First Responders Offer Ways to Improve Local Response to Terrorism

At the conclusion of a three-day conference this week on local response to terrorism, state, local and other first responders shared with federal homeland security officials a number of ways local preparedness could be improved.

The conference, "Local Response to Terrorism: Lessons Learned from the 9/11 Attack on the Pentagon," was held July 28-30 in Arlington, Va. It brought together more than 900 local, state and federal officials to learn from Arlington's experiences. Arlington's team approach has been hailed as the "model for the nation" for local response to terrorism.

Recommendations made to the U.S. Department of Homeland Security and Office of Domestic Preparedness officials in the closing session of the conference include:

Regional coordination

  • Form mutual-aid agreements and memorandums of understanding beyond public safety agencies well in advance
  • Educate and implement incident command/unified command models across response agencies and organizations
  • Build relationships that ensure the ability to sustain operations over extended periods


  • Develop national standards for training and exercises
  • Increase regional/national training sites and mobile training teams
  • Tie grants to development, training and exercises of regional plans


  • Establish regional communication and information systems
  • Develop and implement standards and protocols for communications equipment and software

"A key message of this conference is that first responders must build relationships long before a disaster strikes," said James Schwartz, Arlington's emergency services manager. "Teamwork is essential. Every local jurisdiction must rely on many partners, public and private, local, state, regional, federal and others."

Arlington's 9/11 response benefited from the regional relationships that existed for years before the attack. Equally important is the relationship forged between the FBI and the local first responders prior to the events.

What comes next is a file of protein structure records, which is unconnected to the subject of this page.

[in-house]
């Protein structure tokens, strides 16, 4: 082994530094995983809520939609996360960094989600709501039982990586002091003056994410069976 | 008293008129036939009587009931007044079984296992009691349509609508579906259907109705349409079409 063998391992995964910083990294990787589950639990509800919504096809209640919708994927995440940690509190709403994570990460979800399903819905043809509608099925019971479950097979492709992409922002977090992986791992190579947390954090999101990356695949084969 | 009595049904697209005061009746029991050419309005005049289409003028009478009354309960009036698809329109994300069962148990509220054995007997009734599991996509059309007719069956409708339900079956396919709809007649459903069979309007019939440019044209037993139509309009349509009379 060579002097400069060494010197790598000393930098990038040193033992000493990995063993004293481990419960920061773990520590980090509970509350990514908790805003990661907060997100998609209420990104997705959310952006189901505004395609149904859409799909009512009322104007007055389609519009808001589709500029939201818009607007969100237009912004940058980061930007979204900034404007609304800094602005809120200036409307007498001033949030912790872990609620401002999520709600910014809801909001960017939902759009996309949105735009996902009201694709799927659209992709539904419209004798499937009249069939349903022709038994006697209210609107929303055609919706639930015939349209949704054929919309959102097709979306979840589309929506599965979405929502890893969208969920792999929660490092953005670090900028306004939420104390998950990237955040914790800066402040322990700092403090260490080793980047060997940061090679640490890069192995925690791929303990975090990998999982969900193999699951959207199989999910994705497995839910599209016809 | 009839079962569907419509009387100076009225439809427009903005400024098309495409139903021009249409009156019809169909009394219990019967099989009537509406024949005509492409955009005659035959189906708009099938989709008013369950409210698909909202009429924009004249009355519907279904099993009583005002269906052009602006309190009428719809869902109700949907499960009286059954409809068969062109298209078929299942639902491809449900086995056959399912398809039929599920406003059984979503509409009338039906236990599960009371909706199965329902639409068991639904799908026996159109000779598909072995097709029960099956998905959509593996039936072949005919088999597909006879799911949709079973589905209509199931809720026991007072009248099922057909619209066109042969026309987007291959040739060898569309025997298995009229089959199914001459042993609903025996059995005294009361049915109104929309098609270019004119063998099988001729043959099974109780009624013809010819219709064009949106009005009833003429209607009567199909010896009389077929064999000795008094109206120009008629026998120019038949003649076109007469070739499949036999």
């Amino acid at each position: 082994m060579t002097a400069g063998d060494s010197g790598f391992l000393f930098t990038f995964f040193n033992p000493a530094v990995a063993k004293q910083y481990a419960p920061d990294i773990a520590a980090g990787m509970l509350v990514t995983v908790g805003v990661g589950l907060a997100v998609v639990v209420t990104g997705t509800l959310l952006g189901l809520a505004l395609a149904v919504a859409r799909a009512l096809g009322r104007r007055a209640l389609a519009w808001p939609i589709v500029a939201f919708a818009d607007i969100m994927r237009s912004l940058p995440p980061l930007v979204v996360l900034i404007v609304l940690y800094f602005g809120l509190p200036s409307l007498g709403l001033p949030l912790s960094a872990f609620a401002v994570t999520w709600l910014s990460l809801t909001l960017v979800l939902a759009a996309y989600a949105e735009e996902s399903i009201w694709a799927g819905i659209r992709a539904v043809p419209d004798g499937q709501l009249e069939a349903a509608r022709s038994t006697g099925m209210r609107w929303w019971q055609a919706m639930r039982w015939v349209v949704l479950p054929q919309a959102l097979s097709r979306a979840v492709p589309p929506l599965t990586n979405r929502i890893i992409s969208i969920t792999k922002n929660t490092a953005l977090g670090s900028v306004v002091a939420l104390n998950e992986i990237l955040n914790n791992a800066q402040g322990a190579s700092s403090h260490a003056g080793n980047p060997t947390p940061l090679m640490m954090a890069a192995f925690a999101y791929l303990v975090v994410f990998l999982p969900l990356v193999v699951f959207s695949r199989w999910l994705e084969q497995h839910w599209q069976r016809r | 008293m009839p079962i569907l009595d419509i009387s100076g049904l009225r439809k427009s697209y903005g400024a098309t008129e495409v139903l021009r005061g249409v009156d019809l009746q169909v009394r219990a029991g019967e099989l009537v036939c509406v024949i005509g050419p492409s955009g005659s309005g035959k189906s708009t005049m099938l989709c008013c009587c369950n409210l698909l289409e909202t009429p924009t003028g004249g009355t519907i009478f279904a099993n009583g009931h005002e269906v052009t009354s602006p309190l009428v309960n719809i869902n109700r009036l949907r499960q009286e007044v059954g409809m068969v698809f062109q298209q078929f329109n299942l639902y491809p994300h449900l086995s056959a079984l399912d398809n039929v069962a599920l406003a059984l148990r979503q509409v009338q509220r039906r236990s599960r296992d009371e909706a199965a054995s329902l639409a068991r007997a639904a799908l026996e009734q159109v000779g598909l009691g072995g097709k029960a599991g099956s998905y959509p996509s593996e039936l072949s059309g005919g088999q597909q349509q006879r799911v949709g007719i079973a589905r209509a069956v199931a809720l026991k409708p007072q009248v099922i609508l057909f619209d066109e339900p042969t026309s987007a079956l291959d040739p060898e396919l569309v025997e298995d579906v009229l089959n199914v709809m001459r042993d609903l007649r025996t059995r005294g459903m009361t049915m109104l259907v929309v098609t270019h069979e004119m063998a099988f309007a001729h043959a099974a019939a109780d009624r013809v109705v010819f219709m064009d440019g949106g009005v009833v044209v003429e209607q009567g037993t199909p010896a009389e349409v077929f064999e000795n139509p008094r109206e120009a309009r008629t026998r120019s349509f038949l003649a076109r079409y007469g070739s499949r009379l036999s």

"Shame on us if we're meeting for the first time on the scene of a crisis," said John Perren, assistant special agent in charge of the FBI's Washington field office. Emergency responders should already know each other, trust each other and constantly be educating each other as to what their roles are, he added.

Earlier in the conference, breakout sessions provided an opportunity for emergency managers, fire and EMS personnel, police and city/county managers to brainstorm solutions to improving their responses. Among them are:

  • Recognizing that terrorism will not be a local event and will require responses that are regional and multi-jurisdictional; plans and funding should reflect this regionalism.
  • Integrating and using the non-traditional resources that exist in communities, such as military, public health and educational institutions.
  • Planning, training and conducting exercises across jurisdictions and establishing and using common terminology.
  • Providing funding for real-time training with all responders and hospitals.
  • Insuring that the information flow about an incident is all-encompassing: neighboring jurisdictions, non-emergency response workers, the public and local officials should receive prompt and recurring information from authoritative sources.

Keynote speakers at the conference included Attorney General John Ashcroft, Homeland Security Secretary Tom Ridge and FBI Director Robert Mueller.

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